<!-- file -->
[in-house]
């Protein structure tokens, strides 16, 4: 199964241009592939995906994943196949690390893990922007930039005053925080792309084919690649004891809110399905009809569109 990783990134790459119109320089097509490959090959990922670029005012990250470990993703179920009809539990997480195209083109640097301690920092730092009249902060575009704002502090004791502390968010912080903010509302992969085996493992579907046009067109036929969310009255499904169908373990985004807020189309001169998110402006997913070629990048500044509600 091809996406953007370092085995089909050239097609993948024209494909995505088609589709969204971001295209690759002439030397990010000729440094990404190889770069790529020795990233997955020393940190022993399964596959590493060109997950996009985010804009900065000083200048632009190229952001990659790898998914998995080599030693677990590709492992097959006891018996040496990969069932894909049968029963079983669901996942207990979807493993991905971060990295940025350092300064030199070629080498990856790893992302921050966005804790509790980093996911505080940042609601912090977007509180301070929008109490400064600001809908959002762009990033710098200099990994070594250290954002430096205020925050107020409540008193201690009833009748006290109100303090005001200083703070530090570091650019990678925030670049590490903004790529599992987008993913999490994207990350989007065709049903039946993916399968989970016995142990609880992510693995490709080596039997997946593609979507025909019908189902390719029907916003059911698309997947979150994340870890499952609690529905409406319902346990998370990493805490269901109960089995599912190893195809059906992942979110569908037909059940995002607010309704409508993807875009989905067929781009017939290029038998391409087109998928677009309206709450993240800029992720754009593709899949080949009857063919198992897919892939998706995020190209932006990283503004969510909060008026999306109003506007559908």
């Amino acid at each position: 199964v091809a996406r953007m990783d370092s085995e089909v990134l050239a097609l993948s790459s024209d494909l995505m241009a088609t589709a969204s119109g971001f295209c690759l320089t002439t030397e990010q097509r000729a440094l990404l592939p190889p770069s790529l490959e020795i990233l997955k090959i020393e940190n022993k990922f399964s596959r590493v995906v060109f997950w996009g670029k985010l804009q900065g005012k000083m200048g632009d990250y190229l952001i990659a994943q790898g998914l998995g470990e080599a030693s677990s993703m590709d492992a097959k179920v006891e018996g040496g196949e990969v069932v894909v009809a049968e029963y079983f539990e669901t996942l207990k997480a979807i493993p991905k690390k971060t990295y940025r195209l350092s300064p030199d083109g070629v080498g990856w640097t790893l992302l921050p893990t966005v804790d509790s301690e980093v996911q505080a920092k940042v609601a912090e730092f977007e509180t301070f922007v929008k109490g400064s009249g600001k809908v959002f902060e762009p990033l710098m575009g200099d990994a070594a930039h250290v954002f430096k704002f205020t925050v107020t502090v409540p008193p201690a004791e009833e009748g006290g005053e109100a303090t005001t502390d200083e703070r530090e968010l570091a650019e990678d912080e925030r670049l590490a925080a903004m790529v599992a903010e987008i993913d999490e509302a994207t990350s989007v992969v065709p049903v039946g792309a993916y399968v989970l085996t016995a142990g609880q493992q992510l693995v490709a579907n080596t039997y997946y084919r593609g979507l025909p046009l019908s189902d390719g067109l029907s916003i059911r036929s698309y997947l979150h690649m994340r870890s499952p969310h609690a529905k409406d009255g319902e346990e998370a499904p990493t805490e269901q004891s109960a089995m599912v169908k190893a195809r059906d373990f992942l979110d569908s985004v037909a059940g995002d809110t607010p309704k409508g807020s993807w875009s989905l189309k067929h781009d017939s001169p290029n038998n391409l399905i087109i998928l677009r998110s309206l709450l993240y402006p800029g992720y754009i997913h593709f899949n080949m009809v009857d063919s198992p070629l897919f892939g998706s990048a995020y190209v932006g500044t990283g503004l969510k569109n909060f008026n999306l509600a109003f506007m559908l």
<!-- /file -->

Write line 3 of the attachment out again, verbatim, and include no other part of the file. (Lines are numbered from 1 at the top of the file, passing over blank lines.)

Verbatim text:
């Amino acid at each position: 199964v091809a996406r953007m990783d370092s085995e089909v990134l050239a097609l993948s790459s024209d494909l995505m241009a088609t589709a969204s119109g971001f295209c690759l320089t002439t030397e990010q097509r000729a440094l990404l592939p190889p770069s790529l490959e020795i990233l997955k090959i020393e940190n022993k990922f399964s596959r590493v995906v060109f997950w996009g670029k985010l804009q900065g005012k000083m200048g632009d990250y190229l952001i990659a994943q790898g998914l998995g470990e080599a030693s677990s993703m590709d492992a097959k179920v006891e018996g040496g196949e990969v069932v894909v009809a049968e029963y079983f539990e669901t996942l207990k997480a979807i493993p991905k690390k971060t990295y940025r195209l350092s300064p030199d083109g070629v080498g990856w640097t790893l992302l921050p893990t966005v804790d509790s301690e980093v996911q505080a920092k940042v609601a912090e730092f977007e509180t301070f922007v929008k109490g400064s009249g600001k809908v959002f902060e762009p990033l710098m575009g200099d990994a070594a930039h250290v954002f430096k704002f205020t925050v107020t502090v409540p008193p201690a004791e009833e009748g006290g005053e109100a303090t005001t502390d200083e703070r530090e968010l570091a650019e990678d912080e925030r670049l590490a925080a903004m790529v599992a903010e987008i993913d999490e509302a994207t990350s989007v992969v065709p049903v039946g792309a993916y399968v989970l085996t016995a142990g609880q493992q992510l693995v490709a579907n080596t039997y997946y084919r593609g979507l025909p046009l019908s189902d390719g067109l029907s916003i059911r036929s698309y997947l979150h690649m994340r870890s499952p969310h609690a529905k409406d009255g319902e346990e998370a499904p990493t805490e269901q004891s109960a089995m599912v169908k190893a195809r059906d373990f992942l979110d569908s985004v037909a059940g995002d809110t607010p309704k409508g807020s993807w875009s989905l189309k067929h781009d017939s001169p290029n038998n391409l399905i087109i998928l677009r998110s309206l709450l993240y402006p800029g992720y754009i997913h593709f899949n080949m009809v009857d063919s198992p070629l897919f892939g998706s990048a995020y190209v932006g500044t990283g503004l969510k569109n909060f008026n999306l509600a109003f506007m559908l």